• Head of Government: President Lt. General Umar Hasan Ahmad al-Bashir (since October 16, 1993); First Vice President Ali Uthman Muhammad TAHA (since February 17, 1998), Second Vice President (Police) Maj. Gen. George KONGOR AROP (since NA February 1994);
Note - the president is both the chief of state and head of government
  • Cabinet: Cabinet appointed by the president; Note - President al-Bashir's government is dominated by members of Sudan's National Islamic Front (NIF), a fundamentalist political organization formed from the Muslim Brotherhood in 1986; in 1998, the NIF created the National Congress as its legal front; the National Congress/NIF dominates much of Khartoum's overall domestic and foreign policies; President al-Bashir named a new cabinet on April 20, 1996 which includes members of the National Islamic Front, serving and retired military officers, and civilian technocrats; on March 8, 1998, he reshuffled the cabinet and brought in several former rebel and opposition members as ministers; he reshuffled his cabinet again on January 24, 2000 but announced few changes
  • Elections: president elected by popular vote for a five-year term; election last held 6-17 March 1996 (next to be held NA 2001)
  • Election results: Umar Hasan Ahmad al-Bashir elected president; percent of vote - Umar Hasan Ahmad al-Bashir 75.7%;
Note - about forty other candidates ran for president
  • Note: al-Bashir, as chairman of the Revolutionary Command Council for National Salvation (RCC), assumed power on June 30, 1989 and served concurrently as chief of state, chairman of the RCC, prime minister, and minister of defense until 16 October 1993 when he was appointed president by the RCC; upon its dissolution on 16 October 1993, the RCC's executive and legislative powers were devolved to the president and the Transitional National Assembly (TNA), Sudan's appointed legislative body, which has since been replaced by the National Assembly elected in March 1996; on December 12, 1999 BASHIR dismissed the National Assembly during an internal power struggle between the president and speaker of the Parliament Hasan al-TURABI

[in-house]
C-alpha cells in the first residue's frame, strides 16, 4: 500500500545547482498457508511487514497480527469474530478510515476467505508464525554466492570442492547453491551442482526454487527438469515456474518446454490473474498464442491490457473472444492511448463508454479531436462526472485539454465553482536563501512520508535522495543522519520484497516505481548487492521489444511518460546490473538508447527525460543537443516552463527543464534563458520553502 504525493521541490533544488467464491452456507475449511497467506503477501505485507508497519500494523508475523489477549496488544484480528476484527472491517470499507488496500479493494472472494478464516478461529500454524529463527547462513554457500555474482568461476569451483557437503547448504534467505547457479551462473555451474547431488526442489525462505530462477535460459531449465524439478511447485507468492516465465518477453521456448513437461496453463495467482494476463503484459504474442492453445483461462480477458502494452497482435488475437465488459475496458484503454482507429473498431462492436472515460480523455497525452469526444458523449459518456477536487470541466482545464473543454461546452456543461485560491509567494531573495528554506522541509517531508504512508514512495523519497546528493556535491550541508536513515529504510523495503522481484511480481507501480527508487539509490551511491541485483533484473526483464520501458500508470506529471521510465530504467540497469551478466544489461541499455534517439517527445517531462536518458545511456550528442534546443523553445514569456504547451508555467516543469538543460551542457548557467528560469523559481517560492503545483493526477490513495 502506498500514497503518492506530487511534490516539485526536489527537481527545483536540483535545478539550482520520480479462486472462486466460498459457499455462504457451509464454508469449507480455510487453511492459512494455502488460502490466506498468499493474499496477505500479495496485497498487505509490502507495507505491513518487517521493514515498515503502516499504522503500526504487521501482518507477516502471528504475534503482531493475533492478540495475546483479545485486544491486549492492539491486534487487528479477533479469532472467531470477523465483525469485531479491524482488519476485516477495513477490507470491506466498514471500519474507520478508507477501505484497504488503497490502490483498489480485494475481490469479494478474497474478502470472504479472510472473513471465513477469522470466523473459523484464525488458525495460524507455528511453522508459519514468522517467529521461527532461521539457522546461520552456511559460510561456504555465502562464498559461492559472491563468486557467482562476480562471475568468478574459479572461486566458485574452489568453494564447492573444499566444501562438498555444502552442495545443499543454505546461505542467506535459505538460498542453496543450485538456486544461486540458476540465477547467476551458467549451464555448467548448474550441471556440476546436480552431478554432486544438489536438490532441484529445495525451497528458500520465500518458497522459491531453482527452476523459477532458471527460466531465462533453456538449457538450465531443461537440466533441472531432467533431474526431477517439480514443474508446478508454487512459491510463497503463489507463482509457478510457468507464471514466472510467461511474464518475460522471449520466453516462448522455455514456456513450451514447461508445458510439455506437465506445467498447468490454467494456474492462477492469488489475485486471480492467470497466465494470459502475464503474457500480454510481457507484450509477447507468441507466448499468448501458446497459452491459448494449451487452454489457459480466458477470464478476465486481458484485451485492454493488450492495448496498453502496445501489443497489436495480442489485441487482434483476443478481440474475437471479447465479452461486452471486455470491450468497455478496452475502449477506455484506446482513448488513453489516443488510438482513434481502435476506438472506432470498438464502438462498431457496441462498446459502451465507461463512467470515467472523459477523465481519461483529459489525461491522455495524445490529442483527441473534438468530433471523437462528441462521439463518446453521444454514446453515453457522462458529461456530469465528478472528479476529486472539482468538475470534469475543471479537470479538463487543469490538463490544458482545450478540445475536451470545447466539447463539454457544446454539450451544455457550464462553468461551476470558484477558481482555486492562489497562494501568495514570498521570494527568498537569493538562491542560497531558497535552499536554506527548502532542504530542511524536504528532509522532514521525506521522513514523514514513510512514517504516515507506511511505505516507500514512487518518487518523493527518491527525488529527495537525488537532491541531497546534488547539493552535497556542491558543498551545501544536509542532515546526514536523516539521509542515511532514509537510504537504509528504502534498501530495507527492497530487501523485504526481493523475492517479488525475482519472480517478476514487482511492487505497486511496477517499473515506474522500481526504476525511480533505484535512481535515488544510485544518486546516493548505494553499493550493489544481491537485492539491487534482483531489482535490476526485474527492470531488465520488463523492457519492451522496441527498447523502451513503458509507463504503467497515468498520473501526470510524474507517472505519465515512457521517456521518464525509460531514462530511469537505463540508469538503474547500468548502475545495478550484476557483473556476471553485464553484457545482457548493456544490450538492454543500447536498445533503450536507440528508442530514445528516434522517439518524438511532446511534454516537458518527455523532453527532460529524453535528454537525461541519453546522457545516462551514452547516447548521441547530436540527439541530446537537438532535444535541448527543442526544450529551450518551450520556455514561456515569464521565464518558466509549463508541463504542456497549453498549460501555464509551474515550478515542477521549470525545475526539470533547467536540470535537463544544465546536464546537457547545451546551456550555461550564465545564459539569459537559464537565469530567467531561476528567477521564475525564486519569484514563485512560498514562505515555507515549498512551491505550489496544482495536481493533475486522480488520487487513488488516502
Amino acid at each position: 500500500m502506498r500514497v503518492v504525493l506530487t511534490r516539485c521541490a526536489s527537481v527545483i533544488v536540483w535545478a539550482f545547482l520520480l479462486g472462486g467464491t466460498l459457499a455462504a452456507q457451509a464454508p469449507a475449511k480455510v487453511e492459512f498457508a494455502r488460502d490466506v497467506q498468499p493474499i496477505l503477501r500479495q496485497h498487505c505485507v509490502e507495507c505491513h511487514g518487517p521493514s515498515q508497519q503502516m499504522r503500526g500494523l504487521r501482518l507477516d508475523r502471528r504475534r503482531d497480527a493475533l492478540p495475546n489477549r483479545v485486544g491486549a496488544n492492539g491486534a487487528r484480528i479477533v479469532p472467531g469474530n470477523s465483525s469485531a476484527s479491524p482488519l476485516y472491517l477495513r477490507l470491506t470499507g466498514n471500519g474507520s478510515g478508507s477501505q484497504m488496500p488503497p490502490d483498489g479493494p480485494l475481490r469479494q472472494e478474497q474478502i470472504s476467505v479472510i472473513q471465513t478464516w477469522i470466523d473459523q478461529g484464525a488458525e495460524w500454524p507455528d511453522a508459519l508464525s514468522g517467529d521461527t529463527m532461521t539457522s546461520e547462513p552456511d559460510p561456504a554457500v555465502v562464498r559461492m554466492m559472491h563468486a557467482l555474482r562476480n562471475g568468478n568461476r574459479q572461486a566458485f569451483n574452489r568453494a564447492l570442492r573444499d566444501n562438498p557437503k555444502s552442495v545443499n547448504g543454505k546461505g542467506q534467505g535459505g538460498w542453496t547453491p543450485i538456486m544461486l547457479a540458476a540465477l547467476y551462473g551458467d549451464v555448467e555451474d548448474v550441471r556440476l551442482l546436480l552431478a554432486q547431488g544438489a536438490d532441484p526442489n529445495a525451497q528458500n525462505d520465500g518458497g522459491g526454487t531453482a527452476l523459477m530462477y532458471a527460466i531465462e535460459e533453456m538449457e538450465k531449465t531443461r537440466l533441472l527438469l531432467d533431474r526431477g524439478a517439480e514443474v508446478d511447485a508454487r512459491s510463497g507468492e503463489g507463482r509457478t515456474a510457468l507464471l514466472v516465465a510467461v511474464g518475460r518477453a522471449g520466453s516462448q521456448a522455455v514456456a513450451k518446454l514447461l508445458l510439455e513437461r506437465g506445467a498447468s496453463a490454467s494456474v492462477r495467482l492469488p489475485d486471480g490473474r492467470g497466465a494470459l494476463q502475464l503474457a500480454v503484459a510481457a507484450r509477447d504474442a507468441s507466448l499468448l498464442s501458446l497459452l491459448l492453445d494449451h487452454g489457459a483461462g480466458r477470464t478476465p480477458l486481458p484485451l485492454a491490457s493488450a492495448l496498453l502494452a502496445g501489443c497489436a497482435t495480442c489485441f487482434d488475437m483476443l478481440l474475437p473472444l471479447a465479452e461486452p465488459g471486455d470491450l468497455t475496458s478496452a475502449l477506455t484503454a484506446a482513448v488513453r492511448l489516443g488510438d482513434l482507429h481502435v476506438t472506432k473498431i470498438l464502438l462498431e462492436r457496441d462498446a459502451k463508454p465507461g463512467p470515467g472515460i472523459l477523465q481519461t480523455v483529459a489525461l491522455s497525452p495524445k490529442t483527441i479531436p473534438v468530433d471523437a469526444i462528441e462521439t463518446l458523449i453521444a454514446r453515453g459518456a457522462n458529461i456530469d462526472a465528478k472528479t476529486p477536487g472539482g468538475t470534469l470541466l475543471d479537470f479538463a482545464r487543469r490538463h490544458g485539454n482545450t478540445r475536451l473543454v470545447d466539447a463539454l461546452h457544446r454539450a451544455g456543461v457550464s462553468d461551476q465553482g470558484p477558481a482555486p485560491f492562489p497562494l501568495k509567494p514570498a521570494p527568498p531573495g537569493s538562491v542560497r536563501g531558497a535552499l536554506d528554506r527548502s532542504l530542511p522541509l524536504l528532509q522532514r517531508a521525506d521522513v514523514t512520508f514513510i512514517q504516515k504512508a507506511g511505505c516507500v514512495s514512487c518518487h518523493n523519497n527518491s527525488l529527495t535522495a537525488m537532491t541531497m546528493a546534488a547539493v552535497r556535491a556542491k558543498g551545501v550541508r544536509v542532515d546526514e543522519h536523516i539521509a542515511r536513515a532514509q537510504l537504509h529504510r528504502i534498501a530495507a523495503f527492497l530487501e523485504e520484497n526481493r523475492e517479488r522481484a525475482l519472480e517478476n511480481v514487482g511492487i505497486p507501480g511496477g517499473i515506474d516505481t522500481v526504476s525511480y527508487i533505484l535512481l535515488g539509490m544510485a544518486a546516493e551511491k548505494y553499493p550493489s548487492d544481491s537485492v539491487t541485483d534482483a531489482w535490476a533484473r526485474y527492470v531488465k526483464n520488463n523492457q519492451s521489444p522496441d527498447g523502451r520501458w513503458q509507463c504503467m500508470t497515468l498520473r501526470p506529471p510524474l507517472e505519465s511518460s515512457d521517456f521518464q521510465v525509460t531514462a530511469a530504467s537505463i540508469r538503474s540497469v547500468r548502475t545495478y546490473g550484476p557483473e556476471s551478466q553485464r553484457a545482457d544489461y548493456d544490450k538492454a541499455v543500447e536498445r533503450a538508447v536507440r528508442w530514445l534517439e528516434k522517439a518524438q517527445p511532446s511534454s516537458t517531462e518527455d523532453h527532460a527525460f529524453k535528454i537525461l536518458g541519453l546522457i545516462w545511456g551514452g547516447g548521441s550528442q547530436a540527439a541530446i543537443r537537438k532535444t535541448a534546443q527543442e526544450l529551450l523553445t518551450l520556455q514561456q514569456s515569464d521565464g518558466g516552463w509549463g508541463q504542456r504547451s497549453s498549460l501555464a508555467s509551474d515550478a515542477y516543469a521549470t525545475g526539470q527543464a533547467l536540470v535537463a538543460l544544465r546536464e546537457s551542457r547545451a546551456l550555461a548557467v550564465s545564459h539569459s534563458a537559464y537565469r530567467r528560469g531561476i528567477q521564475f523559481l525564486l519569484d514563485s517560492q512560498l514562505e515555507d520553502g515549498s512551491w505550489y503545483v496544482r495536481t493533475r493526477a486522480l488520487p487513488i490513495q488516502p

Legislative branch: unicameral National Assembly (400 seats; 275 elected by popular vote, 125 elected by a supra assembly of interest groups known as the National Congress)
  • Elections: last held March 6-17, 1996 (next scheduled for NA 2000)
  • Election results: NA; the March 1996 elections were held on a nonparty basis; parties are banned in the new National Assembly
  • Note: on December 12, 1999, President BASHIR sent troops to take over parliament

Judicial branch: Supreme Court; Special Revolutionary Courts

Political parties and leaders: political parties were banned following the June 30, 1989 coup, however, political "associations" are allowed under a new law drafted in 1998 and implemented on January 1, 1999 and include - National Congress [Umar Hasan Ahmad al-Bashir]

  • Note: the political association law is currently under review

Political pressure groups and leaders: National Islamic Front or NIF [Hasan al-Turabi] (the National Congress operates as its legal front)

International organization participation: ABEDA, ACP, AfDB, AFESD, AL, AMF, CAEU, CCC, ECA, FAO, G-77, IAEA, IBRD, ICAO, ICRM, IDA, IDB, IFAD, IFC, IFRCS, IGAD, ILO, IMF, IMO, Intelsat, Interpol, IOC, IOM, ISO (correspondent), ITU, NAM, OAU, OIC, PCA, UN, UNCTAD, UNESCO, UNHCR, UNIDO, UNU, UPU, WFTU, WHO, WIPO, WMO, WToO, WTrO (observer)

Flag description: three equal horizontal bands of red (top), white, and black with a green isosceles triangle based on the hoist side

See also : Sudan